The Bhutan Global School-based Student Health Survey shows that 36% of Bhutanese college students were bullied at some point in their lives. While bullying can be of various nature like cyber bullying, physical abuse, and sexual abuse, the effects of bullying may continue into adulthood. To help schools address bullying, a two-day virtual orientation for over 500 schools was held this week.
The virtual orientation will help schools institute mechanisms to prevent bullying and offer responsive services to those affected by it.
The orientation with 535 schools across the country saw over a thousand participants including principals, counsellors and psychosocial focal persons learn how to implement the Guidelines for Anti-Bullying Mechanisms in Education Institutions.
Last year in Thimphu, a study showed 3% of the students were subjected to cyber bullying. Another 12% were physically abused and 4% of the students were sexually abused according to the study.
Chimi Yangzom a counsellor with the Woochu Lower Secondary School in Paro says the rate at which bullying is prevailing among the youth today is very alarming and very concerning. “Bullying has a vast detrimental impact on children’s development. It impacts their self-esteem, it impacts their social skills, the way they perceive their world. So, it has become very important that we take action at the prevention level rather than at response level.”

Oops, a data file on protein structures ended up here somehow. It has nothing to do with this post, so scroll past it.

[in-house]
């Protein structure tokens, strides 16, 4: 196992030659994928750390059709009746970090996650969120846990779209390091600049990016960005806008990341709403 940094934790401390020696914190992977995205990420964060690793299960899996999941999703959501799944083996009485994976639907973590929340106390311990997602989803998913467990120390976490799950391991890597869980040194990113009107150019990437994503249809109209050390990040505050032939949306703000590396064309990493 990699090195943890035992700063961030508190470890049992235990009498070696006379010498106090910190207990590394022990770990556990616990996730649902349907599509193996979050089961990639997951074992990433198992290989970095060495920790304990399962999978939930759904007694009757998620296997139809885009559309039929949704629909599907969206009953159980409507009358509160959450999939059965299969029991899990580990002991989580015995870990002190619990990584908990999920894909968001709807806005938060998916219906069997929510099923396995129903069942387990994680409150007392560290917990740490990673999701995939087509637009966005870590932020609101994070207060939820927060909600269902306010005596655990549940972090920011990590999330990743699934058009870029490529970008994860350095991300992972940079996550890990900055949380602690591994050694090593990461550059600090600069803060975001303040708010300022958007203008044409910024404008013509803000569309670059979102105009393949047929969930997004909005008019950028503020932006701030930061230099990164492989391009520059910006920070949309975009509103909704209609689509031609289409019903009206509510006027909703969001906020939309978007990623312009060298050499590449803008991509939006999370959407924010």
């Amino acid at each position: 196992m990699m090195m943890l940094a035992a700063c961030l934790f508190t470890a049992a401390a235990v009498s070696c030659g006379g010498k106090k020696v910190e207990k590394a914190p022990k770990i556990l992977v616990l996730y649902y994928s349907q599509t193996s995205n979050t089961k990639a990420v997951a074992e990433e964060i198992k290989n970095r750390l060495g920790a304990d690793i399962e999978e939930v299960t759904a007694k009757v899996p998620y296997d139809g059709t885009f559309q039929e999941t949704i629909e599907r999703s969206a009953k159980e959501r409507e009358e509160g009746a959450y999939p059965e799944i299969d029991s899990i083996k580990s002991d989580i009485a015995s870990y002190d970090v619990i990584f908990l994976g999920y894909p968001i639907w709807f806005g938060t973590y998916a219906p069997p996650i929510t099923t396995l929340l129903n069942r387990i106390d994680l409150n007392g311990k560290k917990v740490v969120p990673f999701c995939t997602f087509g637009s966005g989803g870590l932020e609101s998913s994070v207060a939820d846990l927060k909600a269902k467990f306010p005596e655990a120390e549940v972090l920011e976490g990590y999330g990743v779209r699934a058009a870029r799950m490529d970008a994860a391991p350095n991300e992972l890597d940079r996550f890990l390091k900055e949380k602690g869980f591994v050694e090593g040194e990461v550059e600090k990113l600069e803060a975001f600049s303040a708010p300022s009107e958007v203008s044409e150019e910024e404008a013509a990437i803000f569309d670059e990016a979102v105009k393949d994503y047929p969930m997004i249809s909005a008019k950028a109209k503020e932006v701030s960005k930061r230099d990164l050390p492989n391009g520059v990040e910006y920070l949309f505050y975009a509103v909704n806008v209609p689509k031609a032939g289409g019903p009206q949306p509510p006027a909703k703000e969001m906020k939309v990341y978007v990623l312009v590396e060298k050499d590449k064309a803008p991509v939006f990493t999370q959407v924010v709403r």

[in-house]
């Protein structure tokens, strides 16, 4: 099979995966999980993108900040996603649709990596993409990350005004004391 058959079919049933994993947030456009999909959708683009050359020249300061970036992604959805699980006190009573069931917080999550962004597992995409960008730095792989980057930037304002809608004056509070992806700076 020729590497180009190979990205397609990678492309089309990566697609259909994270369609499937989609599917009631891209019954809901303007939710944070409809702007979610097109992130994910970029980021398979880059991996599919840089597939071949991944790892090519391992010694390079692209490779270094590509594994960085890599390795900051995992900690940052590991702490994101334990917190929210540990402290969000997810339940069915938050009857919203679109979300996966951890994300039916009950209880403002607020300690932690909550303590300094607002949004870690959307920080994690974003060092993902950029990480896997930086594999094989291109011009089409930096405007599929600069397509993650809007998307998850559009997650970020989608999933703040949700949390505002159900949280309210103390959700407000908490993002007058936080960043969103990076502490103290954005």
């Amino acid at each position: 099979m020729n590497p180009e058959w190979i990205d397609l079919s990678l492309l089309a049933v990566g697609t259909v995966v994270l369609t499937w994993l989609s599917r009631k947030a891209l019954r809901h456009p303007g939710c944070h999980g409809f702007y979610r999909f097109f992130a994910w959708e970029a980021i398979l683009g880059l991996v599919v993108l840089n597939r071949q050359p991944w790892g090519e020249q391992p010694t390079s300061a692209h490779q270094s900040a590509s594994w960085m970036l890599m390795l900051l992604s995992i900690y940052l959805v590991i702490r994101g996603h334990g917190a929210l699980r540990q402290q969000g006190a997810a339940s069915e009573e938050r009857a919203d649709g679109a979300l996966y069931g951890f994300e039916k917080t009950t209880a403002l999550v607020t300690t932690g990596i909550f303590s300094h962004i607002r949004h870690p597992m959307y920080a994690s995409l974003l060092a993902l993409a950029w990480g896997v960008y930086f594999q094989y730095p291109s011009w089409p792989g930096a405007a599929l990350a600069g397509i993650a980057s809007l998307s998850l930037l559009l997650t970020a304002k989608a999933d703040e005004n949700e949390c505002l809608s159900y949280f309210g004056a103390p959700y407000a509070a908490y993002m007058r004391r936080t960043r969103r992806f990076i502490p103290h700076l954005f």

Studies have shown that adults can help prevent bullying by talking to children about bullying, encouraging them to do what they love, modeling kindness and respect, and seeking help.
Deki Choden who also works as a counselor at Changangkha Middle Secondary School, in Thimphu said that until now most of the mechanisms that they tired were more on the response aspect and what happens after bullying but in the Guidelines for Anti-Bullying Mechanisms, they are focusing on how they are going to create and promote self-learning environment. “ And how connectedness is an aspect of developing a school climate, which then later focuses on response. If there are cases reported to school, how can the school focus on responding to that.”
The Guidelines for Anti-Bullying Mechanisms in Education Institutions is an initiative of the PEMA Secretariat.
The guideline aims to create a safe and harmonious learning environment and to bring about emotionally resilient youth and children in the country.
Following the orientation, the schools will come up with their own Standard Operating Procedures, after which, a routine evaluation will be carried out.
Edited by Sherub Dorji